In this post, I share 7 ways I find interesting feature article topics. I’ve also pitched these ideas to magazine editors and been commissioned.

1.Reading a magazine or newspaper 

If I’m interested in writing for a particular magazine, I read it cover to cover, sometimes twice or thrice. I get ideas simply by reading the articles, because while I’m reading, my brain is thinking of other ideas.

You can brainstorm angles from these articles, so if there’s a story on why nuts are not good for you in one issue, you can pitch a story on why nuts are the new superfood and refer back to the first article.

When Cory Monteith from Glee died, TV, magazines and radio were reporting on it constantly. I got the idea of pitching a round-up article to Essential Kids (parenting section of Sydney Morning Herald) on what to do when the television worries your child. This was my first successful pitch to EK.

My first published article for Fitness First magazine titled ‘ An internal spotlight on stress‘ came about because of my weekly gym visits. I saw there was an article on dealing with stress every other month in their monthly magazine. The symptoms and effects of stress are well known – so I flipped the idea on its head and focused on what happens inside our bodies when stressed.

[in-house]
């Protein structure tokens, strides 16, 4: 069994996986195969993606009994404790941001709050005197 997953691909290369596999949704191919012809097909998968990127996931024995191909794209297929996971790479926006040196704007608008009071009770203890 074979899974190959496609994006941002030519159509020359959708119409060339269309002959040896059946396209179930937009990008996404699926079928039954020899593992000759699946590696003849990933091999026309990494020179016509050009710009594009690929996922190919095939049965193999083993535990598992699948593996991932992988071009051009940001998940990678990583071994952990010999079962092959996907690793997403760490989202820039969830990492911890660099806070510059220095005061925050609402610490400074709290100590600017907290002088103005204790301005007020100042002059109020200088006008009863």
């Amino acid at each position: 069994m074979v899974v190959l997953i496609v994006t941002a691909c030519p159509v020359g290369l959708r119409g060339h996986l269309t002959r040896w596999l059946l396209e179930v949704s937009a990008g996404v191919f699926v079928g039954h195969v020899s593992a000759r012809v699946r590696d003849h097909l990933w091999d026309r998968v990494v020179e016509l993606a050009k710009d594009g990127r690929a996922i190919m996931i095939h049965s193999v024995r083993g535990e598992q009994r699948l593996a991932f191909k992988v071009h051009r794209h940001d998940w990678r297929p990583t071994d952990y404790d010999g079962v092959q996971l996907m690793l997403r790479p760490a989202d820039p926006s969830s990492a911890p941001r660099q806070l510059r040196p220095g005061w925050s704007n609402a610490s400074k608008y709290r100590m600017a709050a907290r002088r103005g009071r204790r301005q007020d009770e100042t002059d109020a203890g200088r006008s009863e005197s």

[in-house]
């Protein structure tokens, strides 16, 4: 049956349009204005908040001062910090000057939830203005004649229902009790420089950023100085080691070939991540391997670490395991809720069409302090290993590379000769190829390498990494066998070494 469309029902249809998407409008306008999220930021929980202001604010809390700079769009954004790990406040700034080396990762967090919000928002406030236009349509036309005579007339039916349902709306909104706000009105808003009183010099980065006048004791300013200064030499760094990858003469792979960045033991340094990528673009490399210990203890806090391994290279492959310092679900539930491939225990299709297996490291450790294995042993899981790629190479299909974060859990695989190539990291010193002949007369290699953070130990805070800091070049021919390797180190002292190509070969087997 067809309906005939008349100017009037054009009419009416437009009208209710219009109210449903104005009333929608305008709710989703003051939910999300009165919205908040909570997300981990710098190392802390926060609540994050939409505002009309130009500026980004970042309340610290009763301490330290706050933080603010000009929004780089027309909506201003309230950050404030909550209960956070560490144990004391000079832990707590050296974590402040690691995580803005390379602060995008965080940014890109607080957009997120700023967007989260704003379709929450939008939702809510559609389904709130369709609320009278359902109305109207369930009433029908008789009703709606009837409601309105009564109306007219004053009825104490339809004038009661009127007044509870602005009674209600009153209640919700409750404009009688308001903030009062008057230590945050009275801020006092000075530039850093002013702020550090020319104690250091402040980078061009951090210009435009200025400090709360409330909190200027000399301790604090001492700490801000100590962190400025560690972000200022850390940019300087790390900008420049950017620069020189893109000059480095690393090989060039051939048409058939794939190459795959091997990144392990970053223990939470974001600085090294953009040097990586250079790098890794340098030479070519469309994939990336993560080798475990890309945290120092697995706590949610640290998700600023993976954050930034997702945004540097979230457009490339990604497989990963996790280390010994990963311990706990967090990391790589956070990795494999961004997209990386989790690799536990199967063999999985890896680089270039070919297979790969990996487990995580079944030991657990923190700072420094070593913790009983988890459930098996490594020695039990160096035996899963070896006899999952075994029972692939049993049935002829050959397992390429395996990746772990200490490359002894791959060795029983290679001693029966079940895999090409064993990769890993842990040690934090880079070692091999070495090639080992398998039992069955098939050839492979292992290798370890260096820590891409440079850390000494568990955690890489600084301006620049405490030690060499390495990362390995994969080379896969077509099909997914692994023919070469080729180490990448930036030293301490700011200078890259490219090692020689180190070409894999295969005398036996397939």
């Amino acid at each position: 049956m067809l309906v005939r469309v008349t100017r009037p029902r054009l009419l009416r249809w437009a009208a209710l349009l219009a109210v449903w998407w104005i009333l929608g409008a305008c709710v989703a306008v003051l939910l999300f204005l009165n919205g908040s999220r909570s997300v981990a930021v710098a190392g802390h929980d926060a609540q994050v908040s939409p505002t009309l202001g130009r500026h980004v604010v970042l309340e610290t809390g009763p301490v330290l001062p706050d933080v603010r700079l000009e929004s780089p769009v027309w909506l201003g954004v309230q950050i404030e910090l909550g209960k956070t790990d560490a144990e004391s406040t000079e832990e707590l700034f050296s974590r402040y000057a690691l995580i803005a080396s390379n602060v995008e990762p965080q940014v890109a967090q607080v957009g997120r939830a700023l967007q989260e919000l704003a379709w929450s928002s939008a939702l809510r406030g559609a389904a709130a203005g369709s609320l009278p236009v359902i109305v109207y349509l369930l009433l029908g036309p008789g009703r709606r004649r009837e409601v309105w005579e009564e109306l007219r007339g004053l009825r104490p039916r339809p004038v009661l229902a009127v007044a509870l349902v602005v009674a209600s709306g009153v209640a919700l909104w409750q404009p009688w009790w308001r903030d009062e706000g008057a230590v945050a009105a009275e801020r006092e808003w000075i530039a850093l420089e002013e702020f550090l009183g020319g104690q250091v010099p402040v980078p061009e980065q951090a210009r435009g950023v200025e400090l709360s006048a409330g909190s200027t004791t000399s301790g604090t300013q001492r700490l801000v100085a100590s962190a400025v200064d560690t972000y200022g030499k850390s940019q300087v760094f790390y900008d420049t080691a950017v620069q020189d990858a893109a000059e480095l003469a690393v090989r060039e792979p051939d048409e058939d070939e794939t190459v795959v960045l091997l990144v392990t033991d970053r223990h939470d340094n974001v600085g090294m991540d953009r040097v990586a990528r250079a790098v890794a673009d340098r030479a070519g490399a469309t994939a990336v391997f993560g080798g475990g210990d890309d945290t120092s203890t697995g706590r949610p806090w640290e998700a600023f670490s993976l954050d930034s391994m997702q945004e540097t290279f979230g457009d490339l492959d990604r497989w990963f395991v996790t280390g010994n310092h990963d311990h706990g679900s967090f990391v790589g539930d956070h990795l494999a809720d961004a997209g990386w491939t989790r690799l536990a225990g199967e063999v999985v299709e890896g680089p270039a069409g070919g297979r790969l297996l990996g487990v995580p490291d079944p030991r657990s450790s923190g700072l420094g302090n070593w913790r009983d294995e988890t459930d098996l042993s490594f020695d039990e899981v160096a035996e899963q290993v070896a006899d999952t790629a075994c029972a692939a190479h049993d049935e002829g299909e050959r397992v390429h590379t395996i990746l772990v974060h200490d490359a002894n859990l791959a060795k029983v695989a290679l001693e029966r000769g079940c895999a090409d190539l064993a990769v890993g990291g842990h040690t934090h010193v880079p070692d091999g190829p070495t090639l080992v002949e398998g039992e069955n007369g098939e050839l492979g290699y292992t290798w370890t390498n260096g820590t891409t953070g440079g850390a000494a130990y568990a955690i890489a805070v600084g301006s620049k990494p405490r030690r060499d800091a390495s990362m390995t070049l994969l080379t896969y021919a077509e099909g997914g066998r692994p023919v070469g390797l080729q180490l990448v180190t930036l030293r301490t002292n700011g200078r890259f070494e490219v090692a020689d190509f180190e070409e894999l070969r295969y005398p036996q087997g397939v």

2. Conversations with friends and family

When I’m chatting with friends and family, something they’ll say will trigger a great idea for a feature article. A friend who told me her six year old daughter kept lying to her and then denied it even when she was found out led to when your child won’t stop lying for Essential Kids.

Another friend who was planning her wedding and handling crisis after crisis during the planning led to Destination Weddings: the good, the bad and the ugly for Life & Style, SMH.

So the next time you’re talking with someone, keep an open ear for any complaints or juicy bits: there might be a story in there.

3. Websites that publish press releases

If you’re at a loss for trends or ideas, browsing through websites that publish press releases like Media Connections can be a valuable source of ideas or to find interesting people with a good backstory. PR Log and PR newswire also publish press releases. You can filter the press releases by country. These websites can have good story ideas for trade publications.

The downside: too many press releases to read. I’ve signed up for these in the past and regretfully had to unsubscribe because my inbox got flooded.

Tip: Skim the headings and if they’re of interest click through to the PR.

This story on Eric Agyeman for The Newcomer magazine came from a press release on Media Connections.  I did pitch him for another story to an editor for a major magazine but after an initial interest and multiple follow ups from me, unfortunately it didn’t get picked up.